Right-hander Branden Shipley of the Arizona Diamondbacks gave up three home runs and took the loss in his major league debut.
Since they had two picks on the opening round of the 2011 draft, the Arizona Diamondbacks have since selected five pitchers out of their nine opening round selections since that time.
Of the nine, two remain on the club’s 40-man roster and after Branden Shipley made his major league debut Monday night in Milwaukee, the Arizona Diamondbacks have emptied the cartridge of their drafted pitching ammunition.
With no more highly-regarded, drafted talent remaining in the organization, decision-makers of the Arizona Diamondbacks appear at cross-roads. Having traded former first round pitchers Trevor Bauer (2011), Aaron Blair (2013) and Touki Toussaint (2014), now the development period for Shipley and Archie Bradley, drafted in 2011, commenced. No longer does the organization have the luxury of waiting for development, for the immediate need for quality arms is apparent.
With two starters from opening day, Zack Greinke and Rubby De La Rosa (now on 60-day DL) on the disabled list and a third, Shelby Miller banished to the minors, the starting rotation appears as works-in-progress. While manager Chip Hale says Bradley and lefty Robbie Ray remain the most consistent, left-hander Patrick Corbin, who had a brilliant spring and a mediocre season at best, has not won a game at home.
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If there was ever a need for Shipley to step forward, Monday night in Miller Park in Milwaukee was the hour. In his big league debut, Shipley proved the critical thesis of Hale’s manifesto, location, location, location. In allowing three homers of the eight hits he surrendered, Shipley proved the point that a refined definition of the strike zone, at the major league level, is mandatory.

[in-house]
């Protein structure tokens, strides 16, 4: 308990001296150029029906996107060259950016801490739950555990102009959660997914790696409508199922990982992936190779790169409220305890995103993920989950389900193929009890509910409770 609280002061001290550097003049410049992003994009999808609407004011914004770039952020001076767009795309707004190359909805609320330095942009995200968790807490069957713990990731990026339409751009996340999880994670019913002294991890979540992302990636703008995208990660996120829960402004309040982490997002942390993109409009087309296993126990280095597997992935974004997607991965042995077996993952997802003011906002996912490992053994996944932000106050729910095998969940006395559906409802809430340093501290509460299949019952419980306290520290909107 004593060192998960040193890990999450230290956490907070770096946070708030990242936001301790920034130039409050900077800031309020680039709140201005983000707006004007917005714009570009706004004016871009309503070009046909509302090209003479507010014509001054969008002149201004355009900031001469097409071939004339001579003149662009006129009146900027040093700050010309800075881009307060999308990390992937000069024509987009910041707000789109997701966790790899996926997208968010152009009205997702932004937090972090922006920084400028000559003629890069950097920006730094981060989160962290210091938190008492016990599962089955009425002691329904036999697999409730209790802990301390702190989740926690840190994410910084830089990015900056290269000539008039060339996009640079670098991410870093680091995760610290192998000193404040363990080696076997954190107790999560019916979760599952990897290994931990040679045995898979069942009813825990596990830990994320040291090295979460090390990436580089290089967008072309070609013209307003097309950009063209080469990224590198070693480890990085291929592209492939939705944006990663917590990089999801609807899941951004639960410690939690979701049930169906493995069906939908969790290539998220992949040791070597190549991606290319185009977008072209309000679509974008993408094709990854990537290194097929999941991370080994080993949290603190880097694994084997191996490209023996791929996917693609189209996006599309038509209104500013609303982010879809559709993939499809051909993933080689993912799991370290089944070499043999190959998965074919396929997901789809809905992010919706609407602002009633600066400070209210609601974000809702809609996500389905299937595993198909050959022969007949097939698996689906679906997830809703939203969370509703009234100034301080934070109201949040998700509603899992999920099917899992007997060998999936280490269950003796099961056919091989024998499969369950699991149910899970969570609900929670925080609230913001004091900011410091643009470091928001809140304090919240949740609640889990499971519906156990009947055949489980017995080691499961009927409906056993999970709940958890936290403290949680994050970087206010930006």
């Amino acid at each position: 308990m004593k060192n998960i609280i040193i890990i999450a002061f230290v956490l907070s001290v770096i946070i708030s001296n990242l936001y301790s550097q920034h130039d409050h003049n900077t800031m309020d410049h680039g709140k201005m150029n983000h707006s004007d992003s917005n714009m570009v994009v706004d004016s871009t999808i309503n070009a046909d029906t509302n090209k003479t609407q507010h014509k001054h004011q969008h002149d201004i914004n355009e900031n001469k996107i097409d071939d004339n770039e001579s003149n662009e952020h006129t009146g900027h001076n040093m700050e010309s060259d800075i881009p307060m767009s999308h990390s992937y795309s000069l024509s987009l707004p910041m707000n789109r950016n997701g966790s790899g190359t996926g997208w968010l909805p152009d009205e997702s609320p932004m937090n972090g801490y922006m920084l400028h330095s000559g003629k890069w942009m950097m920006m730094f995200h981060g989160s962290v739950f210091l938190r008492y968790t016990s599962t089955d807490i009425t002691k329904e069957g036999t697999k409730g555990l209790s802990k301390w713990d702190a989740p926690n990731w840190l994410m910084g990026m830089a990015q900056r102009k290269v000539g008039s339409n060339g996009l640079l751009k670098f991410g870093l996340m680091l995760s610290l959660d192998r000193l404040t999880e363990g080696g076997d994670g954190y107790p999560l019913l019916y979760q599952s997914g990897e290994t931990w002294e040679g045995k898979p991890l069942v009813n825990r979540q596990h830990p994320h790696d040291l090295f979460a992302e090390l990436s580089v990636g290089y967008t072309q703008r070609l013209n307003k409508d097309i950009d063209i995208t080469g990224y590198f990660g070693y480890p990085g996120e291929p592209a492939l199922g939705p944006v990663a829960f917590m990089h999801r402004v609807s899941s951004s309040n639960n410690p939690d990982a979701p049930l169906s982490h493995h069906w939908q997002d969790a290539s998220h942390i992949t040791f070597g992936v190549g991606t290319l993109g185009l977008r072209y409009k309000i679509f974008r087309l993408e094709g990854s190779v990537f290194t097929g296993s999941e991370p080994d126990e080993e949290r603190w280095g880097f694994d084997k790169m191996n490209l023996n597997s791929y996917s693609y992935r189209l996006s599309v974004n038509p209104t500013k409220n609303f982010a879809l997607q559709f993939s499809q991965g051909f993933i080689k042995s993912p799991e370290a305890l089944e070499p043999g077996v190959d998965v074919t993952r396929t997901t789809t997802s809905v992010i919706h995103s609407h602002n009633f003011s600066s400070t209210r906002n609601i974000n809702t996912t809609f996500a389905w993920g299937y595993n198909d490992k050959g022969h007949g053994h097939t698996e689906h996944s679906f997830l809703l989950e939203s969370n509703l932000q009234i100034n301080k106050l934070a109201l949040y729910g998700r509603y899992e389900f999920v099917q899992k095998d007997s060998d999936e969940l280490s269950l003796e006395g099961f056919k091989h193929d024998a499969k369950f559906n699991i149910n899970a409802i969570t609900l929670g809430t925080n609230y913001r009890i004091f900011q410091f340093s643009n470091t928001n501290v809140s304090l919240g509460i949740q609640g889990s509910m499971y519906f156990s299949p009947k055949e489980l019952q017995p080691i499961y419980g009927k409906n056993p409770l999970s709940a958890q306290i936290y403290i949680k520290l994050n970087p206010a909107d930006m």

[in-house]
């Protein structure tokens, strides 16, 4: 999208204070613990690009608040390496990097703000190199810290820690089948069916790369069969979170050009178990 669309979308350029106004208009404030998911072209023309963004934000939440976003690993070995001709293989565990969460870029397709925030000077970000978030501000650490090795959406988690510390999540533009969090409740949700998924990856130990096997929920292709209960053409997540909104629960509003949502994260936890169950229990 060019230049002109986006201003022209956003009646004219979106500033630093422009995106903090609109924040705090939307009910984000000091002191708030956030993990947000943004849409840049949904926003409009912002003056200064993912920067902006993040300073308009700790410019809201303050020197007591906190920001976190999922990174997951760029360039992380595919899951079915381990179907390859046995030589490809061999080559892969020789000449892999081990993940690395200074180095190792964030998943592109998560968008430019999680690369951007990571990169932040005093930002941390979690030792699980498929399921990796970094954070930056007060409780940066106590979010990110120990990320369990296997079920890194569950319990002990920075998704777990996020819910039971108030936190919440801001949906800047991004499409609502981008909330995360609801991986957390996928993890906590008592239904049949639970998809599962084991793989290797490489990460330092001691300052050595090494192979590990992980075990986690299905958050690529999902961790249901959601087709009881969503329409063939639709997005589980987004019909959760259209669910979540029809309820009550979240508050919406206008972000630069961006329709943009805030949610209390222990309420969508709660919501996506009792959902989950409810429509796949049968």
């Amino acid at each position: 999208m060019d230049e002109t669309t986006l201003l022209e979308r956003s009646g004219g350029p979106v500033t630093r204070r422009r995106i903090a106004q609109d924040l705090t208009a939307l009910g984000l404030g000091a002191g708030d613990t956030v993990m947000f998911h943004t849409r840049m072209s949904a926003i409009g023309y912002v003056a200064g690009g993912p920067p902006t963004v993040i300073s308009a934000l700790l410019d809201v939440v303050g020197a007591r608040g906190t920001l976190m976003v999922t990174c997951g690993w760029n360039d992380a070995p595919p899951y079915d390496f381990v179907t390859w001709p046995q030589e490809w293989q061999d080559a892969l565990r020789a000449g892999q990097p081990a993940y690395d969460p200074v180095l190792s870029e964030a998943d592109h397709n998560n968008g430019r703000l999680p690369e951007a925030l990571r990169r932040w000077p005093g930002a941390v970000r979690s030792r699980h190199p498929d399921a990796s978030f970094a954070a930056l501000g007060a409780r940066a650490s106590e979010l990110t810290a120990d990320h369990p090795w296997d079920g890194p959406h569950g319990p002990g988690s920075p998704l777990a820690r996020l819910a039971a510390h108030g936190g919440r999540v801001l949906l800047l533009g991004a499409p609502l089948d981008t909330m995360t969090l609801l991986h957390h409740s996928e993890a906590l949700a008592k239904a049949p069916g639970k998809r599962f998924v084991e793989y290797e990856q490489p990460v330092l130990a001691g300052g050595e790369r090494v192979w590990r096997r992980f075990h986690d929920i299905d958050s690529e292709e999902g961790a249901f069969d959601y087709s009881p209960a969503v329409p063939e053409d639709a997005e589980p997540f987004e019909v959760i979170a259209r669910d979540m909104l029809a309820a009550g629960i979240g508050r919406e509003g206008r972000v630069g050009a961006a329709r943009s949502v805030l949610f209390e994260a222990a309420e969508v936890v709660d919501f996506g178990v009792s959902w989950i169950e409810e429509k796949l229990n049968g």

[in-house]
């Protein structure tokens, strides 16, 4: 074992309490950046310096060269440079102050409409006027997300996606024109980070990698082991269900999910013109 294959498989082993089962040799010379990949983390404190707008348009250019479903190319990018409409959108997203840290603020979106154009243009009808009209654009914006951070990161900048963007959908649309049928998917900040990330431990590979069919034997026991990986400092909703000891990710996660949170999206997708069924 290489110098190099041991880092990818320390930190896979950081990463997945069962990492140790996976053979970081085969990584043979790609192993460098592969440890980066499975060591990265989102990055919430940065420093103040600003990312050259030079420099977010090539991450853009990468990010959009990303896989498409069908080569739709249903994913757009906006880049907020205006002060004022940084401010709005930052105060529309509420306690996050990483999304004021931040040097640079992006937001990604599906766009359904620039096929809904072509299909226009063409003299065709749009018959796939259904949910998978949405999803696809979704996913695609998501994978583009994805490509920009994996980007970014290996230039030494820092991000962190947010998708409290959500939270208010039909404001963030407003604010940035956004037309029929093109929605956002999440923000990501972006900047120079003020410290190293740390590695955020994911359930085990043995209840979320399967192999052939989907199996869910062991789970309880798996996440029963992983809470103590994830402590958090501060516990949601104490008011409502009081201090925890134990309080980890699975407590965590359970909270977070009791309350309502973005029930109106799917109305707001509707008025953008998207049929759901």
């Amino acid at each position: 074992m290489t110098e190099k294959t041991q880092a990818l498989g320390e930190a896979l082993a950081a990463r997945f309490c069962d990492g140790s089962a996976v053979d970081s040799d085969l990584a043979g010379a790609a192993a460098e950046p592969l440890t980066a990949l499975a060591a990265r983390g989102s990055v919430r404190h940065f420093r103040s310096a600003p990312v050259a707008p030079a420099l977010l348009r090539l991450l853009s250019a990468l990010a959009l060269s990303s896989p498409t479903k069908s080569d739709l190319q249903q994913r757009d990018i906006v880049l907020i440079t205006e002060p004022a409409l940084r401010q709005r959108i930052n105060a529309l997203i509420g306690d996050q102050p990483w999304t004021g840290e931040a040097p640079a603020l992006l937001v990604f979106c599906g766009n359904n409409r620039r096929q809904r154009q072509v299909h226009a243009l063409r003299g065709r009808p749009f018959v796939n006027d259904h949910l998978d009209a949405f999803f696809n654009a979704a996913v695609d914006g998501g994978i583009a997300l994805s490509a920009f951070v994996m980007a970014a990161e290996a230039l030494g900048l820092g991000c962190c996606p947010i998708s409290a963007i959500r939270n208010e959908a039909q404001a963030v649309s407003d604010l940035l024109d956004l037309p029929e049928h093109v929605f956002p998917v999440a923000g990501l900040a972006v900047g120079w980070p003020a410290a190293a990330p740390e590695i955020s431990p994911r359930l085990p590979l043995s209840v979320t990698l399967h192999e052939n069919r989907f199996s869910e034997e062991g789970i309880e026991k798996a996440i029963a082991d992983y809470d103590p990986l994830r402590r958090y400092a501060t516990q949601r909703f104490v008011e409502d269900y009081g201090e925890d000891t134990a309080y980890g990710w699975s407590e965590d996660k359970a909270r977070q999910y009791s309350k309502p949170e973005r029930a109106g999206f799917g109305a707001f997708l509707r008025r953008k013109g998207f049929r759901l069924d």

“Chip asked me how I felt after the fifth, and I told him, ‘Look I feel good.’ And I think my pitch count was OK, and I wanted to give the team one more strong inning,” Shipley told MLB.com. “And unfortunately, I wasn’t able to get out of that sixth inning.”
For his effort, Shipley went 5.1 innings, allowed those eight hits, six runs and tossed 101 pitches. If he was around the plate for most of the night, a three-run homer from Brewers’ catcher Martin Maldonado in the sixth was the dagger.
“I thought he threw some real good curveballs,” Hale told MLB.com. “Changeup was probably a little hard tonight, a little up. That’s what got him in trouble. I thought he looked very competitive out there. First time out, it’s not easy here at the big league level, so I was very happy with what I saw. Obviously, now we move onto his next start, and we want to get a winning effort. That’s what we’re looking for, we’re trying to develop these guys into winners. We’ll expect a little more next time.”
The next time for Shipley will be this Saturday night in Dodger Stadium. Here, the 24-year-old is expected to face Dodgers’ lefty Scott Kazmir. Given the Diamondbacks present turmoil in the rotation, Shipley’s inclusion is another example of bringing up a pitcher with a short-term plan and hope his immediate stay represents an important bridge to a successful major league career.